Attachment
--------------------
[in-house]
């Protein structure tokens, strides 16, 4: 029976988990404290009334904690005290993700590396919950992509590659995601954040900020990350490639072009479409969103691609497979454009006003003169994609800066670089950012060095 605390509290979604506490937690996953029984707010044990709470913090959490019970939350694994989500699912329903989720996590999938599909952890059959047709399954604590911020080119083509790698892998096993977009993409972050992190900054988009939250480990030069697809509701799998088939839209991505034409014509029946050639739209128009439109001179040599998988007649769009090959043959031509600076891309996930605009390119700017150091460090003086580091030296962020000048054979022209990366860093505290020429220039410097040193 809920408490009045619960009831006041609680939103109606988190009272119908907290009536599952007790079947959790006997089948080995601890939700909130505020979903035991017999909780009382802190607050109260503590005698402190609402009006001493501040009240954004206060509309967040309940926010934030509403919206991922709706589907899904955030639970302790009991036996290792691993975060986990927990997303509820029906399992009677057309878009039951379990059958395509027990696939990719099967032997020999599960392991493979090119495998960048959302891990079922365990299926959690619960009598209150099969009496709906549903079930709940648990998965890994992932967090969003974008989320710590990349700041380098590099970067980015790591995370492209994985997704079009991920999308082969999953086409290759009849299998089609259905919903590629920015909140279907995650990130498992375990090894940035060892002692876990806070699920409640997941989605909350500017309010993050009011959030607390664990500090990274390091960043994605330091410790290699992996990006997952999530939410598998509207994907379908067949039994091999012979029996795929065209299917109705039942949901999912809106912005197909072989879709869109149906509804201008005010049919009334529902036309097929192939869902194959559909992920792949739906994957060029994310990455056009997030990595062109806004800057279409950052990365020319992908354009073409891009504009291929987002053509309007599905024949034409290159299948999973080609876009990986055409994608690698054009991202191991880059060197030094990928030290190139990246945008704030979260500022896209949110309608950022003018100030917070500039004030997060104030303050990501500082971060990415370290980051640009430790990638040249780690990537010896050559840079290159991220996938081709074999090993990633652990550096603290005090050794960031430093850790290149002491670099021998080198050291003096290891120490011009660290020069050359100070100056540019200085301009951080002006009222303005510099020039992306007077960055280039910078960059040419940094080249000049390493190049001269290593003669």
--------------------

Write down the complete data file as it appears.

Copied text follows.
[in-house]
């Protein structure tokens, strides 16, 4: 029976988990404290009334904690005290993700590396919950992509590659995601954040900020990350490639072009479409969103691609497979454009006003003169994609800066670089950012060095 605390509290979604506490937690996953029984707010044990709470913090959490019970939350694994989500699912329903989720996590999938599909952890059959047709399954604590911020080119083509790698892998096993977009993409972050992190900054988009939250480990030069697809509701799998088939839209991505034409014509029946050639739209128009439109001179040599998988007649769009090959043959031509600076891309996930605009390119700017150091460090003086580091030296962020000048054979022209990366860093505290020429220039410097040193 809920408490009045619960009831006041609680939103109606988190009272119908907290009536599952007790079947959790006997089948080995601890939700909130505020979903035991017999909780009382802190607050109260503590005698402190609402009006001493501040009240954004206060509309967040309940926010934030509403919206991922709706589907899904955030639970302790009991036996290792691993975060986990927990997303509820029906399992009677057309878009039951379990059958395509027990696939990719099967032997020999599960392991493979090119495998960048959302891990079922365990299926959690619960009598209150099969009496709906549903079930709940648990998965890994992932967090969003974008989320710590990349700041380098590099970067980015790591995370492209994985997704079009991920999308082969999953086409290759009849299998089609259905919903590629920015909140279907995650990130498992375990090894940035060892002692876990806070699920409640997941989605909350500017309010993050009011959030607390664990500090990274390091960043994605330091410790290699992996990006997952999530939410598998509207994907379908067949039994091999012979029996795929065209299917109705039942949901999912809106912005197909072989879709869109149906509804201008005010049919009334529902036309097929192939869902194959559909992920792949739906994957060029994310990455056009997030990595062109806004800057279409950052990365020319992908354009073409891009504009291929987002053509309007599905024949034409290159299948999973080609876009990986055409994608690698054009991202191991880059060197030094990928030290190139990246945008704030979260500022896209949110309608950022003018100030917070500039004030997060104030303050990501500082971060990415370290980051640009430790990638040249780690990537010896050559840079290159991220996938081709074999090993990633652990550096603290005090050794960031430093850790290149002491670099021998080198050291003096290891120490011009660290020069050359100070100056540019200085301009951080002006009222303005510099020039992306007077960055280039910078960059040419940094080249000049390493190049001269290593003669």